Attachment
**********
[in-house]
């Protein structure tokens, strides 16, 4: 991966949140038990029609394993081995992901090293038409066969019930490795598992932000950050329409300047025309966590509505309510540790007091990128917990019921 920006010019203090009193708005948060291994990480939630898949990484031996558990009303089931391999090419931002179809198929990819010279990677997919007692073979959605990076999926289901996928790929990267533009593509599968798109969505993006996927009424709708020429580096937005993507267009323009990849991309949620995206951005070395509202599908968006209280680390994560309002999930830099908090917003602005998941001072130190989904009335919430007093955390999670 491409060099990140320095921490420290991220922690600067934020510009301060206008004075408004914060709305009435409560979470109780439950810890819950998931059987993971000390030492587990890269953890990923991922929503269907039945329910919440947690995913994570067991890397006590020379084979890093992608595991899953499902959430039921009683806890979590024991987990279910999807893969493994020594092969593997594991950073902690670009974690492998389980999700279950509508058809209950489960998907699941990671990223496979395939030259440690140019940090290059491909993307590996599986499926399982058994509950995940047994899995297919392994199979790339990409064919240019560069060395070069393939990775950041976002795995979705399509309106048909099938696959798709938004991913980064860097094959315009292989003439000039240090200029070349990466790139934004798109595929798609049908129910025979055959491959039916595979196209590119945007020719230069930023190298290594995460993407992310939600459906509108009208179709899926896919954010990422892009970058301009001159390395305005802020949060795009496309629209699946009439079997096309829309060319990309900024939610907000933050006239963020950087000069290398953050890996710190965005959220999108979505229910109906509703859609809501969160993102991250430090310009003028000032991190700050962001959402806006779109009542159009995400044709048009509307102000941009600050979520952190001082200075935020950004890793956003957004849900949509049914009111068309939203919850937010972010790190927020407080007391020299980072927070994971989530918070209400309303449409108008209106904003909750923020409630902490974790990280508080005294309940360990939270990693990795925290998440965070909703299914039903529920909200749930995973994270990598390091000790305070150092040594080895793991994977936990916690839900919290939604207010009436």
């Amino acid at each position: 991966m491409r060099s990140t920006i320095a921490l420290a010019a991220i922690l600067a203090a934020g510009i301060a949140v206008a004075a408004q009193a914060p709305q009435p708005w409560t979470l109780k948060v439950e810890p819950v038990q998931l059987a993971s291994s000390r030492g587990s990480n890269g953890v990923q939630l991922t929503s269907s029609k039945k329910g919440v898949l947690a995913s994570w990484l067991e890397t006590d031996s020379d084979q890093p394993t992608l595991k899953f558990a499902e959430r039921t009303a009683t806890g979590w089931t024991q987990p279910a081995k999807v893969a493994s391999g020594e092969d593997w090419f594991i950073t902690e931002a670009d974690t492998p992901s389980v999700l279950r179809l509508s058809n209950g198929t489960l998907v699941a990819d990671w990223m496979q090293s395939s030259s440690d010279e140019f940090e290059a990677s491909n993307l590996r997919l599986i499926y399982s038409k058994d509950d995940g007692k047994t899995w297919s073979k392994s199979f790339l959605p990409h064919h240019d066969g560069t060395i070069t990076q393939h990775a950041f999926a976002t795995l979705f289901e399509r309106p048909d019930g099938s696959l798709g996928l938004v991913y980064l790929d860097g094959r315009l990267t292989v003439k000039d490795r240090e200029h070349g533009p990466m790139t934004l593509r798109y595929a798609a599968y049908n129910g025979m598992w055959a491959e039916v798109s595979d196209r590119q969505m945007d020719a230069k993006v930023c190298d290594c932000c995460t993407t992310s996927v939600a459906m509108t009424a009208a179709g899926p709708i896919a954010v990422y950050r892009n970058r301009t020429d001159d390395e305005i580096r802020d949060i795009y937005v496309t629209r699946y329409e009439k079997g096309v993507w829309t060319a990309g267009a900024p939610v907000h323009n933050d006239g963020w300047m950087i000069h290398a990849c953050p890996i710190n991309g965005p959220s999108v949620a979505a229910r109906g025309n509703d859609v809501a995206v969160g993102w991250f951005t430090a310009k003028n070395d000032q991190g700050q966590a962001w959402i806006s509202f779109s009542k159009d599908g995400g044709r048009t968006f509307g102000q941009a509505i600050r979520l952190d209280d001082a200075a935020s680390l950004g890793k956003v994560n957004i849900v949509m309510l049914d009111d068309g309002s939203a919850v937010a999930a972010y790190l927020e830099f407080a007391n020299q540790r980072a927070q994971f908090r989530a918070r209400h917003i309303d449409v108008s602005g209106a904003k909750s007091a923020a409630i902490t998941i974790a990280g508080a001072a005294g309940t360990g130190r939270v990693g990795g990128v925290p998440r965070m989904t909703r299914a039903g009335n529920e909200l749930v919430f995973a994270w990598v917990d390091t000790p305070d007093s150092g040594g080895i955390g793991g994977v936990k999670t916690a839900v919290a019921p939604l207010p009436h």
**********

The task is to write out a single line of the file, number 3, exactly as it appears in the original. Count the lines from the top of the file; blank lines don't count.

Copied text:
């Amino acid at each position: 991966m491409r060099s990140t920006i320095a921490l420290a010019a991220i922690l600067a203090a934020g510009i301060a949140v206008a004075a408004q009193a914060p709305q009435p708005w409560t979470l109780k948060v439950e810890p819950v038990q998931l059987a993971s291994s000390r030492g587990s990480n890269g953890v990923q939630l991922t929503s269907s029609k039945k329910g919440v898949l947690a995913s994570w990484l067991e890397t006590d031996s020379d084979q890093p394993t992608l595991k899953f558990a499902e959430r039921t009303a009683t806890g979590w089931t024991q987990p279910a081995k999807v893969a493994s391999g020594e092969d593997w090419f594991i950073t902690e931002a670009d974690t492998p992901s389980v999700l279950r179809l509508s058809n209950g198929t489960l998907v699941a990819d990671w990223m496979q090293s395939s030259s440690d010279e140019f940090e290059a990677s491909n993307l590996r997919l599986i499926y399982s038409k058994d509950d995940g007692k047994t899995w297919s073979k392994s199979f790339l959605p990409h064919h240019d066969g560069t060395i070069t990076q393939h990775a950041f999926a976002t795995l979705f289901e399509r309106p048909d019930g099938s696959l798709g996928l938004v991913y980064l790929d860097g094959r315009l990267t292989v003439k000039d490795r240090e200029h070349g533009p990466m790139t934004l593509r798109y595929a798609a599968y049908n129910g025979m598992w055959a491959e039916v798109s595979d196209r590119q969505m945007d020719a230069k993006v930023c190298d290594c932000c995460t993407t992310s996927v939600a459906m509108t009424a009208a179709g899926p709708i896919a954010v990422y950050r892009n970058r301009t020429d001159d390395e305005i580096r802020d949060i795009y937005v496309t629209r699946y329409e009439k079997g096309v993507w829309t060319a990309g267009a900024p939610v907000h323009n933050d006239g963020w300047m950087i000069h290398a990849c953050p890996i710190n991309g965005p959220s999108v949620a979505a229910r109906g025309n509703d859609v809501a995206v969160g993102w991250f951005t430090a310009k003028n070395d000032q991190g700050q966590a962001w959402i806006s509202f779109s009542k159009d599908g995400g044709r048009t968006f509307g102000q941009a509505i600050r979520l952190d209280d001082a200075a935020s680390l950004g890793k956003v994560n957004i849900v949509m309510l049914d009111d068309g309002s939203a919850v937010a999930a972010y790190l927020e830099f407080a007391n020299q540790r980072a927070q994971f908090r989530a918070r209400h917003i309303d449409v108008s602005g209106a904003k909750s007091a923020a409630i902490t998941i974790a990280g508080a001072a005294g309940t360990g130190r939270v990693g990795g990128v925290p998440r965070m989904t909703r299914a039903g009335n529920e909200l749930v919430f995973a994270w990598v917990d390091t000790p305070d007093s150092g040594g080895i955390g793991g994977v936990k999670t916690a839900v919290a019921p939604l207010p009436h």